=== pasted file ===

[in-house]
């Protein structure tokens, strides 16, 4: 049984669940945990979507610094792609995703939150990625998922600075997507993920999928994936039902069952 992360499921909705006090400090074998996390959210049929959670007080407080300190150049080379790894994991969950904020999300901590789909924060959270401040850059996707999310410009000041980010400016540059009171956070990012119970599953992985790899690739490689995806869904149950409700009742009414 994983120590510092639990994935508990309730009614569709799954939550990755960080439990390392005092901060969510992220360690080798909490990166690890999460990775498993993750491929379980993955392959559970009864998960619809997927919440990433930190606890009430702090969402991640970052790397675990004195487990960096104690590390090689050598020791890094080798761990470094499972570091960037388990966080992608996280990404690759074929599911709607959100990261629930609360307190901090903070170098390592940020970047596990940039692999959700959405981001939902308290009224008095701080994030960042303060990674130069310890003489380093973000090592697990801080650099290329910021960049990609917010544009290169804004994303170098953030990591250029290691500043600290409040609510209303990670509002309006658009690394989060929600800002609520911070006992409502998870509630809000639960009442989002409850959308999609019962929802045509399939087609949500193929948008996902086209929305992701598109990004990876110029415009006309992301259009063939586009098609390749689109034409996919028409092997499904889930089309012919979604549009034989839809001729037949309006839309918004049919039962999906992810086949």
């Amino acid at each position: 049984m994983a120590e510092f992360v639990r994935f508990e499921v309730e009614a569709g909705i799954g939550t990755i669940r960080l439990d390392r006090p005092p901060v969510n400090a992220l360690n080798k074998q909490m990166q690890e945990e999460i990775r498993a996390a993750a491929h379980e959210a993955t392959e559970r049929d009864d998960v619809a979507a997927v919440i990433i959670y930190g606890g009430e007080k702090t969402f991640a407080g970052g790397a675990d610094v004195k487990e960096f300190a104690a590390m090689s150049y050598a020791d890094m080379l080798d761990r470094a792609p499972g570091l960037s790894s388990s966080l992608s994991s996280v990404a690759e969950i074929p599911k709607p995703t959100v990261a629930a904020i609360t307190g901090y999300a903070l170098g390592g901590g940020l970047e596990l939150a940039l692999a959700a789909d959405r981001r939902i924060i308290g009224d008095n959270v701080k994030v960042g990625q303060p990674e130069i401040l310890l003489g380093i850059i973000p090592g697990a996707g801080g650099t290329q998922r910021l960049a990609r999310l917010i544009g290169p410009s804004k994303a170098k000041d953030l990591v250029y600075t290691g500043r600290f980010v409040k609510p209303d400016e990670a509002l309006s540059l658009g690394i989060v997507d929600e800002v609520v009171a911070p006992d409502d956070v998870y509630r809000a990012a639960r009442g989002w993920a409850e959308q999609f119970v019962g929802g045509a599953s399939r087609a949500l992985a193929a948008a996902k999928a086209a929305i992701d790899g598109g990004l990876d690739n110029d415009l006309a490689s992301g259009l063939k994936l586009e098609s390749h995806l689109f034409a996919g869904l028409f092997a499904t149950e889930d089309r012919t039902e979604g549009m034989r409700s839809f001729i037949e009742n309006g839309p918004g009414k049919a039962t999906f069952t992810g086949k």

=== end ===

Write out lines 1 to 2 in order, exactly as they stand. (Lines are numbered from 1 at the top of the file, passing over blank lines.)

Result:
[in-house]
């Protein structure tokens, strides 16, 4: 049984669940945990979507610094792609995703939150990625998922600075997507993920999928994936039902069952 992360499921909705006090400090074998996390959210049929959670007080407080300190150049080379790894994991969950904020999300901590789909924060959270401040850059996707999310410009000041980010400016540059009171956070990012119970599953992985790899690739490689995806869904149950409700009742009414 994983120590510092639990994935508990309730009614569709799954939550990755960080439990390392005092901060969510992220360690080798909490990166690890999460990775498993993750491929379980993955392959559970009864998960619809997927919440990433930190606890009430702090969402991640970052790397675990004195487990960096104690590390090689050598020791890094080798761990470094499972570091960037388990966080992608996280990404690759074929599911709607959100990261629930609360307190901090903070170098390592940020970047596990940039692999959700959405981001939902308290009224008095701080994030960042303060990674130069310890003489380093973000090592697990801080650099290329910021960049990609917010544009290169804004994303170098953030990591250029290691500043600290409040609510209303990670509002309006658009690394989060929600800002609520911070006992409502998870509630809000639960009442989002409850959308999609019962929802045509399939087609949500193929948008996902086209929305992701598109990004990876110029415009006309992301259009063939586009098609390749689109034409996919028409092997499904889930089309012919979604549009034989839809001729037949309006839309918004049919039962999906992810086949």